• Boring at Times
  • A Weak Villain
  • Language at times
  • Animal Grunting
  • The Psychic moments
  • Unnecessary Gore?


Summary:  You’re probably laughing at my contradictory statements, but Logan is a movie that is kind of boring at times.  Character development takes time, dialogue, and more “peaceful” moments of not tearing someone’s throat out to do right.  Unfortunately, Logan’s dark atmosphere mixed with these dialogue rich moments can drag at times. Their cross-country journey has more than a few unnecessary sequences, where detailed tangents added little benefit other than a few whimsical jokes or build up to a fight down the road.  It’s not that these scenes didn’t need to be deleted, just shortened to be more relevant (and time efficient). But much like a Western, which this movie feels like, these slower, moral filled moments are the deserts that span between oases.

What also didn’t help was how the villains in this film were still kind of lame.  Inner Logan is deadly, but the ranger with the metal arm and his employer’s other “elite” projects still fall into the lame category. Pierce (Boyd Holbrook) is all bark and little bite, barely doing anything but making threats and occasionally firing a gun, when his more effective lackeys were spent. It’s fortunate these bad guy roles are limited, including the mediocre twist to the mix.

The other biggest dislike is the unbalanced aggressiveness this film has with it.  I know, Wolverine is an aggressive character. Does that mean we have to reduce his normally clever dialogue with an unhindered use of the F word?  Apparently in this film it did, and the lazy dependence on the cursing still remains a tiresome ploy for me.  In addition, this film really dipped into the animal grunting and roaring of not only Logan, but Laura (Dafne Keen) as the two continuously (and at times annoyingly) scream. Also overdone were some of the aggressive psychic moments that became drawn out sequences of torture that is both fulfilling and unnecessary at the same time.  And as for the violence, Logan steps this game up (which is why the fights rock), but the level of gore involved has been upped as well.  Those thinking of taking younger audience members need to note the R rating, because you’ll be subjected to maiming, decapitation, and other blood filled moments that for me really didn’t need to be to that level.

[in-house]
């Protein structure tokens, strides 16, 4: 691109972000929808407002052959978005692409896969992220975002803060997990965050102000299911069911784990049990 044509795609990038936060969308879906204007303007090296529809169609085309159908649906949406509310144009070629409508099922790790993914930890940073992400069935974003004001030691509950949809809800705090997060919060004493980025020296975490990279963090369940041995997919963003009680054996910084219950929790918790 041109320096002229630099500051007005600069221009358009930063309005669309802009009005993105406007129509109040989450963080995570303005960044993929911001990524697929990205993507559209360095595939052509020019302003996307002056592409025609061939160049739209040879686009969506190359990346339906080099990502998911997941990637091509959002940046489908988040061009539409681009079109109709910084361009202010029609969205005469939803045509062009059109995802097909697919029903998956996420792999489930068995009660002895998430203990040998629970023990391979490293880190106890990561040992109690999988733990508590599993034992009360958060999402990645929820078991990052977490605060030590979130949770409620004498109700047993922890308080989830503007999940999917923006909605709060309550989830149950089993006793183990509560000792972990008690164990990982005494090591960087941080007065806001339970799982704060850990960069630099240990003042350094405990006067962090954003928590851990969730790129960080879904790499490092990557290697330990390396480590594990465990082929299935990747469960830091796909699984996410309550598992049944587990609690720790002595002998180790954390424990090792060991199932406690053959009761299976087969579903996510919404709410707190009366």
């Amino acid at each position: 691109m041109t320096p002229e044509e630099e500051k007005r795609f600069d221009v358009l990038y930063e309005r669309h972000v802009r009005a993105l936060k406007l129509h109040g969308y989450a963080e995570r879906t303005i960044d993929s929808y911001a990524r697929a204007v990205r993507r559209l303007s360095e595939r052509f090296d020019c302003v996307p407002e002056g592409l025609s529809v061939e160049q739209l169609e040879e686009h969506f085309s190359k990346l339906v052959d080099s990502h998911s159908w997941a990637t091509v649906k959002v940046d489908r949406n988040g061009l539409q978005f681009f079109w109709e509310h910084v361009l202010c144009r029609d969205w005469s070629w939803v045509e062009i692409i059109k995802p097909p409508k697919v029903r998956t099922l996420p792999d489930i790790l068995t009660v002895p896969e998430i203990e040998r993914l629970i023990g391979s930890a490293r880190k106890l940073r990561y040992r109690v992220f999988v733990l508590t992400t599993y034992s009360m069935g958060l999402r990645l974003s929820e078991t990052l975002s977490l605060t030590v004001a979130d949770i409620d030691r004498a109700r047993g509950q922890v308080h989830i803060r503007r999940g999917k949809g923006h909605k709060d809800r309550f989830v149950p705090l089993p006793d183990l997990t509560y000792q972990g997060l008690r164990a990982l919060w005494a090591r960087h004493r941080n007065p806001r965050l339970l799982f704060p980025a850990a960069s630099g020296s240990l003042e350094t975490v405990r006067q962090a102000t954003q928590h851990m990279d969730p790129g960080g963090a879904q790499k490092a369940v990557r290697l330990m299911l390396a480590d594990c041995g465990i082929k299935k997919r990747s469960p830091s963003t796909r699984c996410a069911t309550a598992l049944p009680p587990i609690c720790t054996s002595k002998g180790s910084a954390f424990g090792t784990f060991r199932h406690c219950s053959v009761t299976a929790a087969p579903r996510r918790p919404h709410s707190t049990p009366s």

The Verdict:


Logan is an improvement over many of the X-men films in regards to storytelling, action, and character development.  Yet it’s failings for me come in the form of some editing quirks, unbalanced dialogue, and overly aggressive gore. It matches the themes of the modern graphic novels, but I felt with some balancing the movie could have been even better.  I feel the movie is worth a trip to the theater though, but please think twice before taking kids to see it.


My scores:

Action/Drama/Sci-Fi: 8.5

Movie Overall:  7.0

Holy Pudding for the Visuals, Eh for the Story.


                  Robbie K here bringing you another review on the latest movies to hit the theater. This weekend we start off with another iteration about the famous boy who flies, fights off pirates, and flirts with mermaids. That’s right I’m talking about Peter Pan. Over the decades we’ve experienced numerous spins on the tale, and yet I can’t recall too many films portraying Peter’s origins. Well hold on to your hats folks, because director Joe Wright has brought his tale to the silver screen entitled Pan.